Earlier this month, Biden used the occasion of the commemoration ceremonies around the 80th anniversary of D-Day to reinforce the international rules-based order and U.S. leadership in that system. On June 4, before Biden left for France, Massimo Calabresi published an interview with Biden in Time magazine in which Calabresi noted that the past 40 months have tested Biden’s vision. Russia reinvaded Ukraine in February 2022, and Hamas attacked Israel on October 7, 2023. Putin is trying to create “an axis of autocrats,” as Calabresi puts it, including the leaders of China and Iran, the state that is backing the non-state actors Hamas in Gaza, the Houthis of Yemen, and Hezbollah in Lebanon in order to destabilize Israel and the Arab states. China is threatening Taiwan. 

Calabresi pointed out that Biden has responded to these threats by shoring up NATO and welcoming to it Finland and Sweden, with their powerful militaries. His support has enabled Ukraine to decimate the Russian military, which has lost at least 87% of the 360,000 troops it had when it attacked Ukraine in February 2022, thus dramatically weakening a nation seen as a key foe in 2021. He has kept the war in Gaza from spreading into a regional conflict and has forced Israeli prime minister Benjamin Netanyahu’s government to allow humanitarian aid into Gaza, although the Palestinian death toll has continued to mount as Netanyahu has backed devastating attacks on Gaza. Biden’s comprehensive deal in the Middle East—an immediate ceasefire, the release of all hostages held by Hamas, a big increase in humanitarian aid to Gaza, and an enduring end to the crisis with the security of both Israelis and Palestinians assured—has yet to materialize.

In Italy the leaders at the G7 summit stood firm behind Biden’s articulated vision, saying that the G7 “is grounded in a shared commitment to respect the U.N. Charter, promote international peace and security, and uphold the free and open rules-based international order.” On hot-button issues, the G7 backed Biden’s Middle East deal and support for Ukraine, agreeing to transfer $50 billion to Ukraine from the interest earned on Russian assets frozen in the European Union and elsewhere.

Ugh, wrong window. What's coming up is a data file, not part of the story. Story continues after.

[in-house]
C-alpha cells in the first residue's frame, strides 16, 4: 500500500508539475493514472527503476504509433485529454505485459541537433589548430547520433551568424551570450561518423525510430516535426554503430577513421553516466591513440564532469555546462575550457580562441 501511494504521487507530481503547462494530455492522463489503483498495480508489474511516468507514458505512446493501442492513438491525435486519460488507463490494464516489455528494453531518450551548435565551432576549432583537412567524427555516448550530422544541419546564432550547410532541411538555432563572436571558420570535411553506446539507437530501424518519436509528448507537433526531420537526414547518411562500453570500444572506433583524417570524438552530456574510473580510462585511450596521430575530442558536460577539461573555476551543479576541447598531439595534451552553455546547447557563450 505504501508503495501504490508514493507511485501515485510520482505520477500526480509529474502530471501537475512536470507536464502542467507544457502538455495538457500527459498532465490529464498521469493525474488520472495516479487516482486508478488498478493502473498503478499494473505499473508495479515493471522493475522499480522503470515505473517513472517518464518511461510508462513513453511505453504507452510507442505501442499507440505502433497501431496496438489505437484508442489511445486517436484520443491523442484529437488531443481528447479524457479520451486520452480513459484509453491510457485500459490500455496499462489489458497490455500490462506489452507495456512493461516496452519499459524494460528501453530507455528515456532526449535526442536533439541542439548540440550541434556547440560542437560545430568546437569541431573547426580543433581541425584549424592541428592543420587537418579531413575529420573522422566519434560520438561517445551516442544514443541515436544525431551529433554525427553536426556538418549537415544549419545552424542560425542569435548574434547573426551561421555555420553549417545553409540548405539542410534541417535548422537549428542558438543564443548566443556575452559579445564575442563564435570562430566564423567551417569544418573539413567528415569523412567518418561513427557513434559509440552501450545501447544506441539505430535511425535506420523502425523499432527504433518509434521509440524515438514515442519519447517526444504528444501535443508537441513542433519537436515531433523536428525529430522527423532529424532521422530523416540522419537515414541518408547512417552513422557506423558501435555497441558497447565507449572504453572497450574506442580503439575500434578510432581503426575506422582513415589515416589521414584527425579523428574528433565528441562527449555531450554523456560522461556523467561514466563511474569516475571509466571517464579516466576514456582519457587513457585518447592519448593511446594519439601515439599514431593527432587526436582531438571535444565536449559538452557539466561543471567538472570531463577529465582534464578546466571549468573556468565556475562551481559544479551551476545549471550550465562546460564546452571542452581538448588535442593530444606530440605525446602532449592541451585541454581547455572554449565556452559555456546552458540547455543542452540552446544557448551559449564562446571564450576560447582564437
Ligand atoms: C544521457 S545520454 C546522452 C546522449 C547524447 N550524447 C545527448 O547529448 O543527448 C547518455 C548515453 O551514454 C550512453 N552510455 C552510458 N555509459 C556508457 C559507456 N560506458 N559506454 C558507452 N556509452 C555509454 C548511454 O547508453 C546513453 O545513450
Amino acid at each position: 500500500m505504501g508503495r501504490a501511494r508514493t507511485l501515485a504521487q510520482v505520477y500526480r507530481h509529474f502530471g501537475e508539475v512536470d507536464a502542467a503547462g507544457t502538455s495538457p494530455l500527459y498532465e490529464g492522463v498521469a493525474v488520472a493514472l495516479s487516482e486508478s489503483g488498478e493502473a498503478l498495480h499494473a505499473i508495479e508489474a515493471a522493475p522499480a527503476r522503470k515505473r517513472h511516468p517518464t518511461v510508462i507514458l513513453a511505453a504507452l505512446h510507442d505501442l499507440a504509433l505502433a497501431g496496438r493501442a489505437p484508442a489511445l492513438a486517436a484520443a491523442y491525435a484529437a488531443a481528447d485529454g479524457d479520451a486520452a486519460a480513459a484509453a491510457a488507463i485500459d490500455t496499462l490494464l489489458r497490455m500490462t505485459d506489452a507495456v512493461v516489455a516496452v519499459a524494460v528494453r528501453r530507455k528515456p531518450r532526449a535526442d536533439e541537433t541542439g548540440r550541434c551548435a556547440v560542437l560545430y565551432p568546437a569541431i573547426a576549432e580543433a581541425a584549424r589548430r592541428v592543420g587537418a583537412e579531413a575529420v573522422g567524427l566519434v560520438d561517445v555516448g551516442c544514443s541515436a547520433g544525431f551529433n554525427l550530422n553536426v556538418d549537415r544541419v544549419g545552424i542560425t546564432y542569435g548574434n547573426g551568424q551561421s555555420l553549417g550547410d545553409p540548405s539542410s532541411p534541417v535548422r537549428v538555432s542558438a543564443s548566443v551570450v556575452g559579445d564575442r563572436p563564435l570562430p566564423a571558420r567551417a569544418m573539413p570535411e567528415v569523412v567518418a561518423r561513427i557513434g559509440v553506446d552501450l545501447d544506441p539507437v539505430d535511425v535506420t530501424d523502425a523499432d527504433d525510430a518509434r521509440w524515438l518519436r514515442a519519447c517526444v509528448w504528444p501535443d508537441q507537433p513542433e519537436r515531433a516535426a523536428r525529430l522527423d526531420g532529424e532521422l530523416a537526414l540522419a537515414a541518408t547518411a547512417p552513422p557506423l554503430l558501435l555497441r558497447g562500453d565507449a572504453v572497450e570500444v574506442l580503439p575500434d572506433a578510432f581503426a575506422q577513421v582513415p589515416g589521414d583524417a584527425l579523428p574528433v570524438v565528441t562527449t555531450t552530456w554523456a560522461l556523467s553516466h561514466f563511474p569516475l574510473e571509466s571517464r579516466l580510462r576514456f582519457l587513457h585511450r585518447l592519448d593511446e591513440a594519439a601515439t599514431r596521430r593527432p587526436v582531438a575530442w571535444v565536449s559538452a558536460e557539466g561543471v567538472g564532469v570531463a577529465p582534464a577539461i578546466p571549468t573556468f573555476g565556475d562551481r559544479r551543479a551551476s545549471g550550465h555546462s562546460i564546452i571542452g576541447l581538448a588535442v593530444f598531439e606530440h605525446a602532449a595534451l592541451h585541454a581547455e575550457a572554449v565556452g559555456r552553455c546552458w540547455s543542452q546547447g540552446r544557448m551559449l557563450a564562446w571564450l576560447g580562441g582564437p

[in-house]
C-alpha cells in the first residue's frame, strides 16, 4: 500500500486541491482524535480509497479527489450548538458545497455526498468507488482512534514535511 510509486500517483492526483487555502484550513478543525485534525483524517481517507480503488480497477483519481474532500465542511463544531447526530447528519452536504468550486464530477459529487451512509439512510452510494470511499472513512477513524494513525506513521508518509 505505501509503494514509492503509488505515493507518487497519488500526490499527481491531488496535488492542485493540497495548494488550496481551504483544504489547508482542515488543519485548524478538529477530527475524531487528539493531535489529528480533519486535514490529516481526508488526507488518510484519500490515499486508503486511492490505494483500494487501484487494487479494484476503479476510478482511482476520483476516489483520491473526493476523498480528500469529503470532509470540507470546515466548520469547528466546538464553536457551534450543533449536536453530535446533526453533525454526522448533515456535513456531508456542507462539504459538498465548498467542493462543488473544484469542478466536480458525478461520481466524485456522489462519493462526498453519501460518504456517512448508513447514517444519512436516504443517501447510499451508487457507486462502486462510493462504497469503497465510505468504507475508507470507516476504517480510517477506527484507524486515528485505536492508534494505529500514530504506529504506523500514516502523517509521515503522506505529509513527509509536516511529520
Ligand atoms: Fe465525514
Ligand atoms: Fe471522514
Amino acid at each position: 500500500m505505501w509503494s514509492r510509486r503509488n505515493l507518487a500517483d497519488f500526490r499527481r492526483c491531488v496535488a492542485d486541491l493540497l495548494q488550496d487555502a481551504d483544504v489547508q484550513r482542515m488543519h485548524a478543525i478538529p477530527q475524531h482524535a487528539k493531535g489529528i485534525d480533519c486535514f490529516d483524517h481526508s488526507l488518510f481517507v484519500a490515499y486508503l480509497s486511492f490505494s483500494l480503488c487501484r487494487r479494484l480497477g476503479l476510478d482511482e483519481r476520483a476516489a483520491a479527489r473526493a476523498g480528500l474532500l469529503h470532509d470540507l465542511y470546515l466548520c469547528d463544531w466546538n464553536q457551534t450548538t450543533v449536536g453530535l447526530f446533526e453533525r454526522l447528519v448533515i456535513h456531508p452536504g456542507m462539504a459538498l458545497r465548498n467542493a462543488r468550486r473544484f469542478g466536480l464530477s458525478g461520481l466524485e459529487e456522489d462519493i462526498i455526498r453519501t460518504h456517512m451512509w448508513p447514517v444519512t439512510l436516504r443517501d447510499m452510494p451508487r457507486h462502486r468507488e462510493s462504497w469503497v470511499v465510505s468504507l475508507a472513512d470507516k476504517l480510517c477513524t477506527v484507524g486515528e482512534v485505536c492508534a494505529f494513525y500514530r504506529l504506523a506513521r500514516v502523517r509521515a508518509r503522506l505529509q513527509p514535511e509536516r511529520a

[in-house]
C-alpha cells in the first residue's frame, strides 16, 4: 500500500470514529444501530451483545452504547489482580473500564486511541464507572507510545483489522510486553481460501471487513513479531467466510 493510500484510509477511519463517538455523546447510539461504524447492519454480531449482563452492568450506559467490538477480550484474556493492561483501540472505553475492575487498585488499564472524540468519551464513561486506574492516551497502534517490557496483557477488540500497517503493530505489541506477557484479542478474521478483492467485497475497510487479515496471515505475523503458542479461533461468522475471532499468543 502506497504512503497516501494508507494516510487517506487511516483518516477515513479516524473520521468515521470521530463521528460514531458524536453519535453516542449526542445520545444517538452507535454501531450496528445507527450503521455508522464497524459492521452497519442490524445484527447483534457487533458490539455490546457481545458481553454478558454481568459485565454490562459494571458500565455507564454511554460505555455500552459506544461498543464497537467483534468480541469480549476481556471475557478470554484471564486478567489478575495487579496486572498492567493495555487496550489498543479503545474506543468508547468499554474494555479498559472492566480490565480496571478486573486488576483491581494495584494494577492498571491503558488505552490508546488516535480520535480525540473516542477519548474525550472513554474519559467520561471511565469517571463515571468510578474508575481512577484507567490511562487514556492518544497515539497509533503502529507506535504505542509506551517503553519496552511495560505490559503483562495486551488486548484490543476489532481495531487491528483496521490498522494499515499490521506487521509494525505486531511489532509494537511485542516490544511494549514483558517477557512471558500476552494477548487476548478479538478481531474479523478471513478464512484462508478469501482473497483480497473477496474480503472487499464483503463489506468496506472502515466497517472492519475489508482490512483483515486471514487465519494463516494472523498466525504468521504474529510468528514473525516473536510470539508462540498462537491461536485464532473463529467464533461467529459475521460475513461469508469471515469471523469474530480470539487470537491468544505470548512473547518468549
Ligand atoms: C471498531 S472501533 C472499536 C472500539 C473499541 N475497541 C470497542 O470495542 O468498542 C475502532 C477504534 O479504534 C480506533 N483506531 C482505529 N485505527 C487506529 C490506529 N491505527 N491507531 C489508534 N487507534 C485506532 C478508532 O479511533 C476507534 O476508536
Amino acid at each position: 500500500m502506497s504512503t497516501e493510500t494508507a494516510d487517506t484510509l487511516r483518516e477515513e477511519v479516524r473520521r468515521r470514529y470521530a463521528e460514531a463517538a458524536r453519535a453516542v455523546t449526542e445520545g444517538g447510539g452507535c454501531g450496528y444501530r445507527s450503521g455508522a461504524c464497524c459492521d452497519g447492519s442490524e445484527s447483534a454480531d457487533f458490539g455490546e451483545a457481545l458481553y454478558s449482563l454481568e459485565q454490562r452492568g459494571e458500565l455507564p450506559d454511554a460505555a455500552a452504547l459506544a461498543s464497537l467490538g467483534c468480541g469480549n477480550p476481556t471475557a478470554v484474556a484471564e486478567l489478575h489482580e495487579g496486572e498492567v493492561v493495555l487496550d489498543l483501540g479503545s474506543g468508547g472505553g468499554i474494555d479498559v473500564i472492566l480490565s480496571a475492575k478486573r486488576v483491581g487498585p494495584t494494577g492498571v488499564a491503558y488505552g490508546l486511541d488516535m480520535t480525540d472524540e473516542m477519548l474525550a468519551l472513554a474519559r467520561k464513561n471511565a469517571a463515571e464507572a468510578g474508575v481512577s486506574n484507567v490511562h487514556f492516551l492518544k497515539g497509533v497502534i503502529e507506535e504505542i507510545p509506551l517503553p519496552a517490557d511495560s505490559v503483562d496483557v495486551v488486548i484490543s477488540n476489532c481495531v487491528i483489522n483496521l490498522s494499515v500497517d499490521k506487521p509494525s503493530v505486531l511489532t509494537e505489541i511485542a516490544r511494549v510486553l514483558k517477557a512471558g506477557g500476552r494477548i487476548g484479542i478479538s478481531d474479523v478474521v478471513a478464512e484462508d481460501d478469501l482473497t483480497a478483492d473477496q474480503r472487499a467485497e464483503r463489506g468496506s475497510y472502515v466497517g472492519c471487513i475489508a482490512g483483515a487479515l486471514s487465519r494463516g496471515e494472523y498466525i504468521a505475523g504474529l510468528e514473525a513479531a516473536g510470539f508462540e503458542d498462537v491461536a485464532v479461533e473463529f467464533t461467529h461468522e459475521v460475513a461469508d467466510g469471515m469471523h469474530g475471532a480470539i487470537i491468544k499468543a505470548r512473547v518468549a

The Biden administration announced additional economic sanctions to isolate Russia even more from the international financial system. At the summit, on June 13, 2024, Presidents Biden and Zelensky signed a ten-year bilateral security agreement that commits the U.S. to supporting Ukraine with a wide range of military assistance but, unlike the NATO membership Ukraine wants, does not require that the U.S. send troops. The agreement is legally binding, but it is not a treaty ratified by the Senate. If he is reelected, Trump could end the agreement.

Immediately after the G7 summit, world leaders met in Switzerland for the Summit on Peace in Ukraine, held on June 15 and 16. Ukraine called the summit in hopes of persuading major countries from the global south to join and isolate Russia, but the group had to be content with demonstrating their own support for Ukraine. Vice President Kamala Harris, who attended the summit, today posted: “The more than 90 nations that gathered at the Summit on Peace in Ukraine hold a diverse range of views on global challenges and opportunities. We don’t always agree. But when it comes to Putin’s unprovoked, unjustified war—there is unity and solidarity in support of Ukraine and international rules and norms.”

Earlier this month, Finnish software and methodologies company Check First released a report exposing “a large-scale, cross-country, multi-platform disinformation campaign designed to spread pro-Russian propaganda in the West, with clear indicators of foreign interference and information manipulation.” The primary goal of “Operation Overload” is to overwhelm newsrooms and fact-checkers and spread “the Kremlin’s political agenda.” 

Foreign affairs journalist Anne Applebaum told Bill Kristol of The Bulwark that China, Russia, Iran, Venezuela, and North Korea do not share an ideology, but “they do share a common interest, and the common interest is undermining…America, Europe, the liberal world, the democratic world.” They do this, she said, because the oppositions in their own countries are inspired by and use the democratic language of freedom and liberty and rights and rule of law, and leaders need to undermine that language to hold onto power. They also recognize that chaos and uncertainty give them business opportunities in the West. Disrupting democracies by feeding radicalism makes the democratic world lose its sense of community and solidarity.

When it does that, Applebaum notes, it loses its ability to stand up to autocrats.